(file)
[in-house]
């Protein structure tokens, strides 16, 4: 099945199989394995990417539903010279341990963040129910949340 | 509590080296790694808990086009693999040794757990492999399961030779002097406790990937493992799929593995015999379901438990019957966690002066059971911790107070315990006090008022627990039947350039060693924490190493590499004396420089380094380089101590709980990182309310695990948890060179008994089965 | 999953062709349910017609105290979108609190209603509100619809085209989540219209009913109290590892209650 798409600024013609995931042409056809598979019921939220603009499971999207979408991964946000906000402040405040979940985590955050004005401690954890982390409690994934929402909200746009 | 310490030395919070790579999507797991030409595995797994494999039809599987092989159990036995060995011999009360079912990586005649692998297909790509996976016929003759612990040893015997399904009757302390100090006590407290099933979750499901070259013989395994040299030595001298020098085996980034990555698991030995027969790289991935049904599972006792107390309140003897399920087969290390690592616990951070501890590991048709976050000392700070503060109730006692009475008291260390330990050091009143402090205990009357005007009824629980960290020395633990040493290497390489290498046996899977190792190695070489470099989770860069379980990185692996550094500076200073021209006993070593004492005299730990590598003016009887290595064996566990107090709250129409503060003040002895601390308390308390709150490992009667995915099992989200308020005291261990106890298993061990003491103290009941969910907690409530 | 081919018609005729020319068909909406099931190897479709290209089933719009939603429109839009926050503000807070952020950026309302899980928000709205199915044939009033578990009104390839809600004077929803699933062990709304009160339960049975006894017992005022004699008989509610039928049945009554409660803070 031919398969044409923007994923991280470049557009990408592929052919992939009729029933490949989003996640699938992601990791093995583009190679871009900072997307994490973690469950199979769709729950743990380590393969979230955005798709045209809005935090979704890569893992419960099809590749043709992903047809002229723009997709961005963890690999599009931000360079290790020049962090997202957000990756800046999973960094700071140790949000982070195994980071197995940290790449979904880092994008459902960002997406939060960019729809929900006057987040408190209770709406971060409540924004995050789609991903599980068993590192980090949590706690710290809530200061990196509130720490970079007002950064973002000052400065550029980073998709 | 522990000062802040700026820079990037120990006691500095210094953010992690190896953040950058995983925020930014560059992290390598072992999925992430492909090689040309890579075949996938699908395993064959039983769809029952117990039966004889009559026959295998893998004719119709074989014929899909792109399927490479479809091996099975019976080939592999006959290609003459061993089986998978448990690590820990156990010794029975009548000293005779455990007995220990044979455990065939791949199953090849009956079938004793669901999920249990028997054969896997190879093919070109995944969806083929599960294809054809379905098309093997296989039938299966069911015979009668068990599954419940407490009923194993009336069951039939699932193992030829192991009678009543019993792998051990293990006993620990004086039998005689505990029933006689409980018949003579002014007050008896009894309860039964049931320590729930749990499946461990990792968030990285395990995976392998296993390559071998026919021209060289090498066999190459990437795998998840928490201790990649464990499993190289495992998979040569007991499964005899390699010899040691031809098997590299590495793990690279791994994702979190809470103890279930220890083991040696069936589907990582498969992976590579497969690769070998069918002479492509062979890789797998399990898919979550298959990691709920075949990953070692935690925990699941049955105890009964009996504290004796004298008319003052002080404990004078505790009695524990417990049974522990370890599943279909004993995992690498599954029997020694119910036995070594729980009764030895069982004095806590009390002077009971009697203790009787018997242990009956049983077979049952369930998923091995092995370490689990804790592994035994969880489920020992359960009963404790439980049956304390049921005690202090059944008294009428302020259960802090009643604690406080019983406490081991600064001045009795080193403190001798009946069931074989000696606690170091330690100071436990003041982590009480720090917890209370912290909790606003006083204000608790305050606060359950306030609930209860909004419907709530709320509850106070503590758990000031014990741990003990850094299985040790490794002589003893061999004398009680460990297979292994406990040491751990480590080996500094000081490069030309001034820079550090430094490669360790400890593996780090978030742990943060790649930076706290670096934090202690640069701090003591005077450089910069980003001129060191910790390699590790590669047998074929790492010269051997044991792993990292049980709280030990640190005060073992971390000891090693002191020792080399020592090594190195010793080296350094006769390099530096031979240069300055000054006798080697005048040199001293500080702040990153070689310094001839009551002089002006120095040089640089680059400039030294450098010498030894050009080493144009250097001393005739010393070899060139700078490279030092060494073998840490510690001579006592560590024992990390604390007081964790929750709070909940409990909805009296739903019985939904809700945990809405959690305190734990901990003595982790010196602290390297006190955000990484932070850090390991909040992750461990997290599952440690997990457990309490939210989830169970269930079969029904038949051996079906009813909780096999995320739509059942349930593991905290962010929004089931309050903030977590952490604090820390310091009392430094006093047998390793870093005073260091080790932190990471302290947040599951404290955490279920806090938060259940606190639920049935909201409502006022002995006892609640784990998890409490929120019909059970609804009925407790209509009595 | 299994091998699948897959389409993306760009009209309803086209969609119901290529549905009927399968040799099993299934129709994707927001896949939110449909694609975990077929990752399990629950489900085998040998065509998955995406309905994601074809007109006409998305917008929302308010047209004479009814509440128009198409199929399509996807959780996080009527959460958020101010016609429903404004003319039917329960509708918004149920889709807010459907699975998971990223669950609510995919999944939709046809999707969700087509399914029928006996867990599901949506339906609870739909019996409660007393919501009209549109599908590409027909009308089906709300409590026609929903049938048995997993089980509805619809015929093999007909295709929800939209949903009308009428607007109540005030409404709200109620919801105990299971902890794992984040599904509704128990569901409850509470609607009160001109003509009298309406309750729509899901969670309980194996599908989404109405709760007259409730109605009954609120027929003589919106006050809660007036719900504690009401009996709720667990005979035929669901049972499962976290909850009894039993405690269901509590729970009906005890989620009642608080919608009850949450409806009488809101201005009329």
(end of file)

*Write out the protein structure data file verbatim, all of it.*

[in-house]
């Protein structure tokens, strides 16, 4: 099945199989394995990417539903010279341990963040129910949340 | 509590080296790694808990086009693999040794757990492999399961030779002097406790990937493992799929593995015999379901438990019957966690002066059971911790107070315990006090008022627990039947350039060693924490190493590499004396420089380094380089101590709980990182309310695990948890060179008994089965 | 999953062709349910017609105290979108609190209603509100619809085209989540219209009913109290590892209650 798409600024013609995931042409056809598979019921939220603009499971999207979408991964946000906000402040405040979940985590955050004005401690954890982390409690994934929402909200746009 | 310490030395919070790579999507797991030409595995797994494999039809599987092989159990036995060995011999009360079912990586005649692998297909790509996976016929003759612990040893015997399904009757302390100090006590407290099933979750499901070259013989395994040299030595001298020098085996980034990555698991030995027969790289991935049904599972006792107390309140003897399920087969290390690592616990951070501890590991048709976050000392700070503060109730006692009475008291260390330990050091009143402090205990009357005007009824629980960290020395633990040493290497390489290498046996899977190792190695070489470099989770860069379980990185692996550094500076200073021209006993070593004492005299730990590598003016009887290595064996566990107090709250129409503060003040002895601390308390308390709150490992009667995915099992989200308020005291261990106890298993061990003491103290009941969910907690409530 | 081919018609005729020319068909909406099931190897479709290209089933719009939603429109839009926050503000807070952020950026309302899980928000709205199915044939009033578990009104390839809600004077929803699933062990709304009160339960049975006894017992005022004699008989509610039928049945009554409660803070 031919398969044409923007994923991280470049557009990408592929052919992939009729029933490949989003996640699938992601990791093995583009190679871009900072997307994490973690469950199979769709729950743990380590393969979230955005798709045209809005935090979704890569893992419960099809590749043709992903047809002229723009997709961005963890690999599009931000360079290790020049962090997202957000990756800046999973960094700071140790949000982070195994980071197995940290790449979904880092994008459902960002997406939060960019729809929900006057987040408190209770709406971060409540924004995050789609991903599980068993590192980090949590706690710290809530200061990196509130720490970079007002950064973002000052400065550029980073998709 | 522990000062802040700026820079990037120990006691500095210094953010992690190896953040950058995983925020930014560059992290390598072992999925992430492909090689040309890579075949996938699908395993064959039983769809029952117990039966004889009559026959295998893998004719119709074989014929899909792109399927490479479809091996099975019976080939592999006959290609003459061993089986998978448990690590820990156990010794029975009548000293005779455990007995220990044979455990065939791949199953090849009956079938004793669901999920249990028997054969896997190879093919070109995944969806083929599960294809054809379905098309093997296989039938299966069911015979009668068990599954419940407490009923194993009336069951039939699932193992030829192991009678009543019993792998051990293990006993620990004086039998005689505990029933006689409980018949003579002014007050008896009894309860039964049931320590729930749990499946461990990792968030990285395990995976392998296993390559071998026919021209060289090498066999190459990437795998998840928490201790990649464990499993190289495992998979040569007991499964005899390699010899040691031809098997590299590495793990690279791994994702979190809470103890279930220890083991040696069936589907990582498969992976590579497969690769070998069918002479492509062979890789797998399990898919979550298959990691709920075949990953070692935690925990699941049955105890009964009996504290004796004298008319003052002080404990004078505790009695524990417990049974522990370890599943279909004993995992690498599954029997020694119910036995070594729980009764030895069982004095806590009390002077009971009697203790009787018997242990009956049983077979049952369930998923091995092995370490689990804790592994035994969880489920020992359960009963404790439980049956304390049921005690202090059944008294009428302020259960802090009643604690406080019983406490081991600064001045009795080193403190001798009946069931074989000696606690170091330690100071436990003041982590009480720090917890209370912290909790606003006083204000608790305050606060359950306030609930209860909004419907709530709320509850106070503590758990000031014990741990003990850094299985040790490794002589003893061999004398009680460990297979292994406990040491751990480590080996500094000081490069030309001034820079550090430094490669360790400890593996780090978030742990943060790649930076706290670096934090202690640069701090003591005077450089910069980003001129060191910790390699590790590669047998074929790492010269051997044991792993990292049980709280030990640190005060073992971390000891090693002191020792080399020592090594190195010793080296350094006769390099530096031979240069300055000054006798080697005048040199001293500080702040990153070689310094001839009551002089002006120095040089640089680059400039030294450098010498030894050009080493144009250097001393005739010393070899060139700078490279030092060494073998840490510690001579006592560590024992990390604390007081964790929750709070909940409990909805009296739903019985939904809700945990809405959690305190734990901990003595982790010196602290390297006190955000990484932070850090390991909040992750461990997290599952440690997990457990309490939210989830169970269930079969029904038949051996079906009813909780096999995320739509059942349930593991905290962010929004089931309050903030977590952490604090820390310091009392430094006093047998390793870093005073260091080790932190990471302290947040599951404290955490279920806090938060259940606190639920049935909201409502006022002995006892609640784990998890409490929120019909059970609804009925407790209509009595 | 299994091998699948897959389409993306760009009209309803086209969609119901290529549905009927399968040799099993299934129709994707927001896949939110449909694609975990077929990752399990629950489900085998040998065509998955995406309905994601074809007109006409998305917008929302308010047209004479009814509440128009198409199929399509996807959780996080009527959460958020101010016609429903404004003319039917329960509708918004149920889709807010459907699975998971990223669950609510995919999944939709046809999707969700087509399914029928006996867990599901949506339906609870739909019996409660007393919501009209549109599908590409027909009308089906709300409590026609929903049938048995997993089980509805619809015929093999007909295709929800939209949903009308009428607007109540005030409404709200109620919801105990299971902890794992984040599904509704128990569901409850509470609607009160001109003509009298309406309750729509899901969670309980194996599908989404109405709760007259409730109605009954609120027929003589919106006050809660007036719900504690009401009996709720667990005979035929669901049972499962976290909850009894039993405690269901509590729970009906005890989620009642608080919608009850949450409806009488809101201005009329």